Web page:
After his entry into Linz HITLER sent me a telegram, ordering me to Vienna. There he wished to seal the union of his old country with the Reich in a solemn act of state.

I met State Secretary Dr. LAMMERS at Tempelhof. We flew to Vienna together. He told me the details of the entry, of the overwhelming welcome offered our troops everywhere, of the way the Austrian regiments joined our own. The only disorder, he told me, had been caused by the participating SS Division, which had wished to arrive in Vienna before the army. Disregarding all discipline, it had recklessly disturbed the marching schedule. HITLER, LAMMERS continued, had detoured from Linz to visit

his parents' grave, and had deposited a wreath there, while his heart beat in his throat.

Then we spoke of Austria's future; I elaborated my thoughts on this, and he said: “Now you must become Reich High Commissioner [Reichsstatthalter] of Austria. You know the country so well; it will have confidence in you”. I replied: “It is always better to entrust an Austrian with this very delicate mission. He can know best what ails his countrymen. It must be a glorious mission, to make this beautiful country happy. Of one thing I am, however, certain: if HITLER should entrust me with this mission, then I would only accept it under the condition of complete independence of the German as well as Austrian Party".

"HITLER will never concede that. It is hopeless. The influence of the Party has constantly grown during these years of your absence from Germany. And near the top there rages a powerful struggle for the biggest influence on the Fuehrer; the struggle becomes more and more heated", LAMMERS said.

"All right”, I concluded, "then leave me out. But now is the time to show that statesmanlike wisdom is in order. I fear no foreign complications. If there had been bloodshed, complications would have had to be expected. But now the whole world has freely seen that the Austrian problem was a purely domestic German affair, a conciliation between brothers. But the world will show that much more interest in the sequel".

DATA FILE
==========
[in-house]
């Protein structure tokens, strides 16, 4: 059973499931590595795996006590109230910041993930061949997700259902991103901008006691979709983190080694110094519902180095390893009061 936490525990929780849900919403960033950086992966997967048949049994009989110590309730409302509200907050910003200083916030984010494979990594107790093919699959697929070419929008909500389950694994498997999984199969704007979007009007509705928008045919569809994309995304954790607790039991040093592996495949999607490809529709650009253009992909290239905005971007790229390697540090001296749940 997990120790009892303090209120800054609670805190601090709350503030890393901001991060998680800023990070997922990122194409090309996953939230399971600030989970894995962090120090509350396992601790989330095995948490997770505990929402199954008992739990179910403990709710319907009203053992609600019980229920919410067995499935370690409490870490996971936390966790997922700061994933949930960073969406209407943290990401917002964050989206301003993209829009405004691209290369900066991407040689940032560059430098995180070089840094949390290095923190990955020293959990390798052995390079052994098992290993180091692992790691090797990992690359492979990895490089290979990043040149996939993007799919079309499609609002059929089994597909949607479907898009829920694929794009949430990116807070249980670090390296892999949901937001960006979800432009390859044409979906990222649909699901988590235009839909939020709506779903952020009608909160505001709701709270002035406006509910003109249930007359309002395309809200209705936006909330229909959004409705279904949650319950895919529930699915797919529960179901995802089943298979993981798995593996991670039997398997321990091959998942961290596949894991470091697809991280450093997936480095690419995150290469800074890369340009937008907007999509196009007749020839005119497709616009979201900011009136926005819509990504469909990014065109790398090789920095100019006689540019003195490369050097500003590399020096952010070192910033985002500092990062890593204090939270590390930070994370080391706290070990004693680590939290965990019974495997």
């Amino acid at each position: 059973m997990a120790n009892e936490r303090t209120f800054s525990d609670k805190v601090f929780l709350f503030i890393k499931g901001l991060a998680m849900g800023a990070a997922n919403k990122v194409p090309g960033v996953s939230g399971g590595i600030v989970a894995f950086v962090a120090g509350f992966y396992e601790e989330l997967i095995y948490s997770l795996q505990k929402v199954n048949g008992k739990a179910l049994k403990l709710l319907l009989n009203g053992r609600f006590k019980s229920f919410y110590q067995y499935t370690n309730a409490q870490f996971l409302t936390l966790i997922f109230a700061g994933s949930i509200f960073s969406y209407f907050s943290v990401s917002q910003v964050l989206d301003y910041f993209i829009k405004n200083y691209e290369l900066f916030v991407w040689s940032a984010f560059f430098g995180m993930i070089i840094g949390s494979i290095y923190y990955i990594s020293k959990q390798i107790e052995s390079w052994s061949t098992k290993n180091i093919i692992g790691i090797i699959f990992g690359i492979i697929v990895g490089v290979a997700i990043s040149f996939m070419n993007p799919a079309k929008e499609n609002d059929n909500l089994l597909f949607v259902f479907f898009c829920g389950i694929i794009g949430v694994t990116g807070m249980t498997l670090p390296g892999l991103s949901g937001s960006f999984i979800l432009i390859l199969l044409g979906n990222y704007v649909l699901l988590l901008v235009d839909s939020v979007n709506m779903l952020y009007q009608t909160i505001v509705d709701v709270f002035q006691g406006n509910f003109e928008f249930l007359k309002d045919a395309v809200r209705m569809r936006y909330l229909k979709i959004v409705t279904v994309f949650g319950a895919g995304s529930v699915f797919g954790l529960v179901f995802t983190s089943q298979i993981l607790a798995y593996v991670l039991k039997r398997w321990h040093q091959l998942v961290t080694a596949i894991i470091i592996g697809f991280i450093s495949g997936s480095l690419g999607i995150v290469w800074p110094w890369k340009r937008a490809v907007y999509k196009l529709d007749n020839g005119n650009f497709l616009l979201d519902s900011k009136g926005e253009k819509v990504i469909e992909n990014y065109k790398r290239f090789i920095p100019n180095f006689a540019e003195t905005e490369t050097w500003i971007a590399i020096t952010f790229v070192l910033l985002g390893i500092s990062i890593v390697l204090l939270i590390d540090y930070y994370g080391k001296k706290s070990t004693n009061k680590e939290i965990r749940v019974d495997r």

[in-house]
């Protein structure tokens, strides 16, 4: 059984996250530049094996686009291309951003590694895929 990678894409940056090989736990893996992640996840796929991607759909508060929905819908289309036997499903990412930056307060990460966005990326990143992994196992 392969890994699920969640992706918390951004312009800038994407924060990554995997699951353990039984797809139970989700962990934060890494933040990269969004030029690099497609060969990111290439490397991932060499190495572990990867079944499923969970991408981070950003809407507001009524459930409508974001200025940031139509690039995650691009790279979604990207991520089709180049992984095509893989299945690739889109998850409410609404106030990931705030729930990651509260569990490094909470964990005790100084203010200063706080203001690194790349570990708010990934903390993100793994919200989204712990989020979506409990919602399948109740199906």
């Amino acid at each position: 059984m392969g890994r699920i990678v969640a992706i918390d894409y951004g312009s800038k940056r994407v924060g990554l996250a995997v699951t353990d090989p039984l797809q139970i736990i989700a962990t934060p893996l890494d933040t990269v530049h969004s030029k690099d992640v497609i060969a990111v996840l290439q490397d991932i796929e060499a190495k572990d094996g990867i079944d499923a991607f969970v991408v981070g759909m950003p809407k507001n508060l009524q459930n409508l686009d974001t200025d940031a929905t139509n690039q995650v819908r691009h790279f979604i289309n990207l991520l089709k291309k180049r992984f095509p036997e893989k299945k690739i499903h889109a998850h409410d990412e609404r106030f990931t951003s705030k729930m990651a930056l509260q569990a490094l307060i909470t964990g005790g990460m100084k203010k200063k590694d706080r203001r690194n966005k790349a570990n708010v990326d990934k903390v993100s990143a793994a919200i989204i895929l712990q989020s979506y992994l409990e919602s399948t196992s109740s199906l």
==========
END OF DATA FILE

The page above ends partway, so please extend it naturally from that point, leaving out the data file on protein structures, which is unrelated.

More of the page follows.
“I can only hope that I will not be cheated a second time of the work for the Reich which I have so laboriously advanced. I can only hope that today's success will not be misused like the Reich Concordat with Rome."

We landed at Aspern. As soon as I arrived at the embassy, my female secretaries reported that numerous Gestapo men had occupied my house on the evening of my departure from Vienna; protected by extraterritoriality they meant to await here Vienna's military occupation, in order to begin their filthy practice immediately thereafter. My whole family, the secretaries said, had flown away. Unfortunately, Baron von KETTELER had not flown with them, in spite of many efforts at persuasion. He had, in fact, disappeared since last night, and had not returned to his apartment. They were worried about him. Upon request of my secretaries, who had evil forebodings, I went immediately to the hotel in which the Gestapo had installed itself, and demanded to see HEYDRICH, who was in command there. He took down my information and promised immediate, thorough search, with the help of the Vienna police.

The solemn entry of the troops into Vienna, and a parade on

Heldenplatz Square, were scheduled for the afternoon. HITLER was expected any hour, and was to take quarters at Hotel “Imperial”. Vienna was like an ant hill. Swastika flags covered everything; the throngs on the streets and avenue threatened to squash you. The Austrian police maintained exemplary order.

I figured that the diplomats must be interested in seeing this entry, in order to give their governments a truthful account of the impressions created. Therefore I solemnly invited them to witness the parade from the Fuehrer's grandstand.

Almost all appeared at the appointed hour, except the French and English envoys.